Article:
Thoughts on what the post-pandemic fitness scene will look like
Fitness has taken on a whole new look during our pandemic lockdown. It’s been a kind-of fitness center purgatory for the exercise enthusiast, a bonanza for the innovative, and an opportunity for the not-so-fit to feel not-so-bad about not going to the gym. What will remain and what will not once the gyms of the world re-open? Here are my 10 predictions for what the post-COVID-19 fitness world will look like…at least in the short term.
1. Less-crowded gyms.
When the world re-opens, three types of businesses will be overrun by patrons: Hair, and nail salons…and gyms. Fitness centers are re-opening with mandatory distances and persons-per-square foot and spacing of equipment (e.g., every other treadmill), lots of disinfection stations, and quasi-mandatory mask-wearing. I envision gym bouncers at the door, manning the velvet ropes, admitting the next X number of patrons. Those who are genuinely scared of rebound COVID-19 or the next pandemic may find gym-going not worthy of the risk. Same for people who were already battling workout motivation. Those who go for the fun of it, or the love of fitness, will tire of waiting for the “enthusiasts” (maniacs?) whose workouts last longer than a Peter Jackson film. People who figured out how to stay fit–or get even fitter–with stay-at-home workouts will just, well, work out at home and save the gym fees. Or find a gyms with fewer members.
Business tip to struggling gyms: advertise your membership numbers.
2. From a little intimidating to downright intimidating.
The hard core gym members will not be denied, so initially at least, those needing their gym fixes will be first in line, stay longest and be as protective of their equipment as Fluffy the three-headed dog from Harry Potter. Novices and the out-of-shape–who may already feel intimidated–will be even less inclined to risk interrupting, or going through the hassle.
3. Wipe that s***
Gyms are adding disinfecting stations, air cleaning systems and rules governing post-set cleaning of equipment. For a long time, the unspoken, best-practice gym etiquette has been to spray and wipe benches and seats, or at least set down a towel before sitting or reclining. Expect clean-up rules to expand to wiping handles, bars, and weight stack pins in the post-COVID fitness center.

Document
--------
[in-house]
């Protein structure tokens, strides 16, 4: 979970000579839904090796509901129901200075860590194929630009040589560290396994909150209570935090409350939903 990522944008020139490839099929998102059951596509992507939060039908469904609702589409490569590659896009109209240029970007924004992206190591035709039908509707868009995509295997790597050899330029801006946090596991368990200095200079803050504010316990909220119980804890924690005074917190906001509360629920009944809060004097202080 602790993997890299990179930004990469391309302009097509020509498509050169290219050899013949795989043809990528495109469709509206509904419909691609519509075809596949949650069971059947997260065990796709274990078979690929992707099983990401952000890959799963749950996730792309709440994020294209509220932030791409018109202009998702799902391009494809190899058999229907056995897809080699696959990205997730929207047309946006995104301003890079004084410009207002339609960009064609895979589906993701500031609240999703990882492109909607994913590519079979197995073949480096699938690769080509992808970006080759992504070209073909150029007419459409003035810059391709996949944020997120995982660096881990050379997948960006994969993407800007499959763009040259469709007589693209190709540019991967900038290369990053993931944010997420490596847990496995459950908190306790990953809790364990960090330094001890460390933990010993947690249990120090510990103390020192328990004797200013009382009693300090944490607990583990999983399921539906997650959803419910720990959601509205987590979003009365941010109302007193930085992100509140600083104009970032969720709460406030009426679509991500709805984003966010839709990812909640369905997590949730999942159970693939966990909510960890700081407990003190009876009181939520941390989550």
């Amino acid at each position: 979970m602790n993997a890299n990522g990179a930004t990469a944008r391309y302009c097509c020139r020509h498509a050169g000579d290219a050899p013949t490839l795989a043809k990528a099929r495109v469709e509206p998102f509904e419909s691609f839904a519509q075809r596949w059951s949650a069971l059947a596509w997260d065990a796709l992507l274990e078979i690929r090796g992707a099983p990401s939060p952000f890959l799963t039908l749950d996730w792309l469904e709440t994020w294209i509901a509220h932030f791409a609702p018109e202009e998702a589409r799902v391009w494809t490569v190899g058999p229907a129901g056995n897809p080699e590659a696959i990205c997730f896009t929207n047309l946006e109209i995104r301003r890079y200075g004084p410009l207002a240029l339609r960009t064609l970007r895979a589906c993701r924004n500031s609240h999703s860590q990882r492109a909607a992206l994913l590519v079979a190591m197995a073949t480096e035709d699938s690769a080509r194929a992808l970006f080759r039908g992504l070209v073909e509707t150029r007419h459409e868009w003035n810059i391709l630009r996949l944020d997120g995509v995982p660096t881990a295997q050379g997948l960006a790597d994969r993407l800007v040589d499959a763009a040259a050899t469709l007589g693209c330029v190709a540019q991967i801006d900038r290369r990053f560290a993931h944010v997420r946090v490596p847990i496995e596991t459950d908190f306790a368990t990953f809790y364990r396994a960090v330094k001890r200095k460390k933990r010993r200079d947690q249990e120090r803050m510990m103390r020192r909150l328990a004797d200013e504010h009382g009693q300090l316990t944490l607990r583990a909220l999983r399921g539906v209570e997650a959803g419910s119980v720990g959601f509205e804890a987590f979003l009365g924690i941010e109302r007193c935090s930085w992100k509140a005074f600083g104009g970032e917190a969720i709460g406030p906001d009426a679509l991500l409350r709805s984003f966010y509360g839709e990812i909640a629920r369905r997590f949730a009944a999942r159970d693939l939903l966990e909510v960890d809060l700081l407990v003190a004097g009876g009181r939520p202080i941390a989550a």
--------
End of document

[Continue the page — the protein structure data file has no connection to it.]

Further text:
Gym legislation aside, not wiping down equipment was frowned upon by many, and ignored by old-schoolers who remember the days when the gym included homemade equipment manufactured in a local machine shop. In the new world though, violators of wipe-down policies will be ostracized and there will be little patience for muscle-head “a-little-sweat-won’t-hurt-anybody”. Prediction: this will not be universally well-received. Expect the “do you even squat” crowd will be lining up against the Lulu wearers. Stay tuned for belligerence and conflict.
4. “May I work in?” Fuhgidaboudit!
Working in was already on its way out, an anachronism from the gyms of the 80s and 90s. Now…more than likely…gone forever. Stand your ass six feet over there until I’m done.
Last time I checked, social distance was 6′, which in the gym will definitely bring new meaning to “it was all you bruh!”
The fear of catching a life-threatening ailment at a public water fountain has been lingering for three decades or so, and has only intensified since the novel coronavirus outbreak. About two weeks before the whole world shut down, I was headed for the water fountain for a swig, when a kid cut in front of me and ate the spigot. Not much grosses me out, having spent my share of time working in a GI endoscopy suite. I’ve seen some s***, literally and figuratively. But yuk. I went thirsty the rest of my workout and next time, I brought a bottle.
Watch for free, gym-branded water bottles at the fitness center near you. Get yours while supplies last.
7. Know-how and active lifestyle will matter most.